“This can’t be a system that unfairly penalizes those who are waiting in line to enter this country legally, with the illegal migration that we have wrongfully allowed in this country. And I acknowledge that will not be easy,” he said.

Recently, Ramaswamy has been tweaking the line he uses on the campaign trail about his parents’ experience in the U.S. 

At a campaign stop in Contoocook, New Hampshire, this month, he said, “I think every high school kid graduating from high school should pass the same civics test that our parents had to pass to become immigrants of — voting citizens in this country.”

And at a different campaign stop in Laconia, New Hampshire, he said, “I think every 12th grader who graduates from high school should have to pass the same civics test that every immigrant has to pass — Apoorva’s parents, my parents had to pass.”

Ramaswamy’s wife, Apoorva, immigrated to the U.S. from India when she was 4 years old. He said her parents took the citizenship test after they immigrated to the country.

Later on the day of the Contoocook event, Ramaswamy changed the line, saying, “Every kid who graduates from high school should have to pass the same civics test that my own mother, that every immigrant, has to pass in order to become a citizen of this country.”

The experience of campaigning for the first time

Ramaswamy has jumped in front of more seasoned politicians in polls, but he is still well behind former President Donald Trump in the GOP primaries. Still, he said he’s not tied to the results of the 2024 election.

“I don’t relish the idea of being the next president. I’ve come to realize that more through this process,” he said, adding that as he has spent more time on the campaign trail, he has learned a lot more about the nature of the presidency. “I don’t even personally view it as an enjoyable job,” he said.

But he said he and his family are campaigning because he feels they have a duty to a country that has given them so much.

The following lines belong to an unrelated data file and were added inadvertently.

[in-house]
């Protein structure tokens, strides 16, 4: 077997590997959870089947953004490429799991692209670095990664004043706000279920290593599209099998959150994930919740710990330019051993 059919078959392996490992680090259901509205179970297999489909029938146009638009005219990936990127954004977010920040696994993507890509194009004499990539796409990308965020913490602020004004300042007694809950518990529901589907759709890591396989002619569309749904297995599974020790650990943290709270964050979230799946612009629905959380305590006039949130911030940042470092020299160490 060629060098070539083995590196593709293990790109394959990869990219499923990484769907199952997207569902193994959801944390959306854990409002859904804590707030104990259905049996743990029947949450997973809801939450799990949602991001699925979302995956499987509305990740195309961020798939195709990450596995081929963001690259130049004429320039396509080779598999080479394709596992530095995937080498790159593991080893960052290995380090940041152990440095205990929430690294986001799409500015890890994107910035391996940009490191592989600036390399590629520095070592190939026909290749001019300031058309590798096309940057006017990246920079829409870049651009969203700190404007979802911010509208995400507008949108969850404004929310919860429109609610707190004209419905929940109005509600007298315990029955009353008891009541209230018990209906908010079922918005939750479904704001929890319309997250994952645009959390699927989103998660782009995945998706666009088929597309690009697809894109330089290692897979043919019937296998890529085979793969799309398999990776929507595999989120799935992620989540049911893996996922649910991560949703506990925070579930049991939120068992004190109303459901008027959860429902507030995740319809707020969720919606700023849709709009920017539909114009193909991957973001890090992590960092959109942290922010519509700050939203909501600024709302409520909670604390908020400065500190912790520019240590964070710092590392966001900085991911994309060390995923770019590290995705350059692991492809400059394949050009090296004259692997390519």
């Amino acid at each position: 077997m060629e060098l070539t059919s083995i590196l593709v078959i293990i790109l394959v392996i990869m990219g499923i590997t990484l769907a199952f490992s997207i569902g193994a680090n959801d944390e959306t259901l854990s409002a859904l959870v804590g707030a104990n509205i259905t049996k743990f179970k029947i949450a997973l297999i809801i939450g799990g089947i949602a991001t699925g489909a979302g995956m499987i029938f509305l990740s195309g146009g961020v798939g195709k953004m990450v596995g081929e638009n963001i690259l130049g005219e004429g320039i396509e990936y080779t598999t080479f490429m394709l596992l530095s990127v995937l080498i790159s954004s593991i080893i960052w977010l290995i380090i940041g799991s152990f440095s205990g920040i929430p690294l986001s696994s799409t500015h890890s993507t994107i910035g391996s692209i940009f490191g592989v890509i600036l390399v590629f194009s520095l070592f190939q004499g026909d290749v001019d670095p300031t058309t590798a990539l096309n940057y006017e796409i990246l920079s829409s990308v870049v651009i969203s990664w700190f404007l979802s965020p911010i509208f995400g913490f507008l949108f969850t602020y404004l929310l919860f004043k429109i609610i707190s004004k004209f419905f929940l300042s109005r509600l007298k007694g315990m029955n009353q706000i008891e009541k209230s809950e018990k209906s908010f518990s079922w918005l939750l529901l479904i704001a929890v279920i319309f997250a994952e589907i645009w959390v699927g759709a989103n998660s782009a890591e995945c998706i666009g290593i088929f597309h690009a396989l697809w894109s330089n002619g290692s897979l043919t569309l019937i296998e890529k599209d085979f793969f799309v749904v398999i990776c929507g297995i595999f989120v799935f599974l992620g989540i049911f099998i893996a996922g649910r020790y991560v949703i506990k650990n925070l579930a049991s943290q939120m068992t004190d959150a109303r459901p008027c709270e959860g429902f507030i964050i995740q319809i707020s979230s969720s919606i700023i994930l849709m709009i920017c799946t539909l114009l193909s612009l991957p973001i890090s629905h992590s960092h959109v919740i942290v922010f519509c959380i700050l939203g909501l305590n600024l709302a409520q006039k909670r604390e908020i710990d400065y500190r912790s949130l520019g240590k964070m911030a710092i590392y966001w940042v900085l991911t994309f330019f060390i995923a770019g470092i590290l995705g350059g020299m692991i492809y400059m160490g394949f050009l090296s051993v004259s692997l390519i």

Much of the campaign has featured Ramaswamy making controversial news, from his comments about 9/11 to his calling Rep. Ayanna Pressley, D-Mass., a “modern wizard of the modern KKK.” 

“I know it’s going to be controversial. So I think it is healthy for our country to have open, radically honest and candid conversations.” he said. 

Speaking to reporters in Newton, Iowa, last month, Ramaswamy told NBC News that his responses during the question-and-answer parts of his forums are often not thought out: “I’m honestly answering … off the cuff.”

NBC News pressed Ramaswamy about his demeanor in the interview: “How much do you mean what you say?”

“On the things that matter, I am sharing my honest and true convictions,” he replied. But he added, “Not everything I say is a policy priority.” 

One of those priorities is abortion, about which Ramaswamy is one of the few candidates in the Republican primaries who has outlined a clear position — and he also thinks the GOP has missed a huge opportunity by dancing around clear policies. He calls himself “unapologetically pro-life” but favors laws made at the state level, not a national policy enacted by the federal government.

“It does not have to be nearly as divisive as it has been if we bring from contraception to adoption to child care to sexual responsibility for men into the conversation, as well,” Ramaswamy said.

“And so — I’m not guided, I haven’t poll-tested any of that,” he added. “This isn’t a focus group ‘how would we talk about the issue’ point. It’s a substantive point. … Let’s walk the walk with respect to being pro-life.”